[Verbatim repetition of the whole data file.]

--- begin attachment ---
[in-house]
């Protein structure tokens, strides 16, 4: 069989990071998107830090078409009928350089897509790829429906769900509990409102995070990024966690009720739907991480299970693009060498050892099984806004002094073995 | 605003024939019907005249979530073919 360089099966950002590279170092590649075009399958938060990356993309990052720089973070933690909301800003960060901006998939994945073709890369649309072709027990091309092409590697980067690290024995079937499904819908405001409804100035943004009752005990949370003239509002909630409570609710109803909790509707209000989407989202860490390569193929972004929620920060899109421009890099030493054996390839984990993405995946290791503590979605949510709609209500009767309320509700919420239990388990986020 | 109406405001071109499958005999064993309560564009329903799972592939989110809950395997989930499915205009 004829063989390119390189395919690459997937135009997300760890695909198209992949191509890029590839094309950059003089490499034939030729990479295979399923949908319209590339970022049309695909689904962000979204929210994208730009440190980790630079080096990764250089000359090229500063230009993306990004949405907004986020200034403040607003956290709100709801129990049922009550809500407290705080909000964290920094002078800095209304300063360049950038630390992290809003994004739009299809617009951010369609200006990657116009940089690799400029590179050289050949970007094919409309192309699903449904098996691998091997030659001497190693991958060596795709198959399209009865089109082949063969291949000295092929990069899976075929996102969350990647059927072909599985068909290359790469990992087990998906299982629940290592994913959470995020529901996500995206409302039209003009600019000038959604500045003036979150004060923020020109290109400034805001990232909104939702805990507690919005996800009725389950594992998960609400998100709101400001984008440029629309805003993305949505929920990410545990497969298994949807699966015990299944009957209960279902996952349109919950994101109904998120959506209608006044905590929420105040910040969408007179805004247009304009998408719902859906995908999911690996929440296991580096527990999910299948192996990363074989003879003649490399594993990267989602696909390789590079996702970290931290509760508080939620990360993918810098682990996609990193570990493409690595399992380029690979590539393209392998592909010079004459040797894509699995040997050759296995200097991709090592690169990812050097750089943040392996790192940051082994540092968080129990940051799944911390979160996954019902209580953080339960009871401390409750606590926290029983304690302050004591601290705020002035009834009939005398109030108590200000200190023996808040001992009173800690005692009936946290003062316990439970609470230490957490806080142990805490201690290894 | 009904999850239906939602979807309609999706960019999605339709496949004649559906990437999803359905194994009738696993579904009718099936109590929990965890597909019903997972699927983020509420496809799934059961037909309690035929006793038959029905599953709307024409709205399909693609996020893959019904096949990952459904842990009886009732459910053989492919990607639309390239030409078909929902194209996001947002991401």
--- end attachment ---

[in-house]
């Protein structure tokens, strides 16, 4: 069989990071998107830090078409009928350089897509790829429906769900509990409102995070990024966690009720739907991480299970693009060498050892099984806004002094073995 | 605003024939019907005249979530073919 360089099966950002590279170092590649075009399958938060990356993309990052720089973070933690909301800003960060901006998939994945073709890369649309072709027990091309092409590697980067690290024995079937499904819908405001409804100035943004009752005990949370003239509002909630409570609710109803909790509707209000989407989202860490390569193929972004929620920060899109421009890099030493054996390839984990993405995946290791503590979605949510709609209500009767309320509700919420239990388990986020 | 109406405001071109499958005999064993309560564009329903799972592939989110809950395997989930499915205009 004829063989390119390189395919690459997937135009997300760890695909198209992949191509890029590839094309950059003089490499034939030729990479295979399923949908319209590339970022049309695909689904962000979204929210994208730009440190980790630079080096990764250089000359090229500063230009993306990004949405907004986020200034403040607003956290709100709801129990049922009550809500407290705080909000964290920094002078800095209304300063360049950038630390992290809003994004739009299809617009951010369609200006990657116009940089690799400029590179050289050949970007094919409309192309699903449904098996691998091997030659001497190693991958060596795709198959399209009865089109082949063969291949000295092929990069899976075929996102969350990647059927072909599985068909290359790469990992087990998906299982629940290592994913959470995020529901996500995206409302039209003009600019000038959604500045003036979150004060923020020109290109400034805001990232909104939702805990507690919005996800009725389950594992998960609400998100709101400001984008440029629309805003993305949505929920990410545990497969298994949807699966015990299944009957209960279902996952349109919950994101109904998120959506209608006044905590929420105040910040969408007179805004247009304009998408719902859906995908999911690996929440296991580096527990999910299948192996990363074989003879003649490399594993990267989602696909390789590079996702970290931290509760508080939620990360993918810098682990996609990193570990493409690595399992380029690979590539393209392998592909010079004459040797894509699995040997050759296995200097991709090592690169990812050097750089943040392996790192940051082994540092968080129990940051799944911390979160996954019902209580953080339960009871401390409750606590926290029983304690302050004591601290705020002035009834009939005398109030108590200000200190023996808040001992009173800690005692009936946290003062316990439970609470230490957490806080142990805490201690290894 | 009904999850239906939602979807309609999706960019999605339709496949004649559906990437999803359905194994009738696993579904009718099936109590929990965890597909019903997972699927983020509420496809799934059961037909309690035929006793038959029905599953709307024409709205399909693609996020893959019904096949990952459904842990009886009732459910053989492919990607639309390239030409078909929902194209996001947002991401």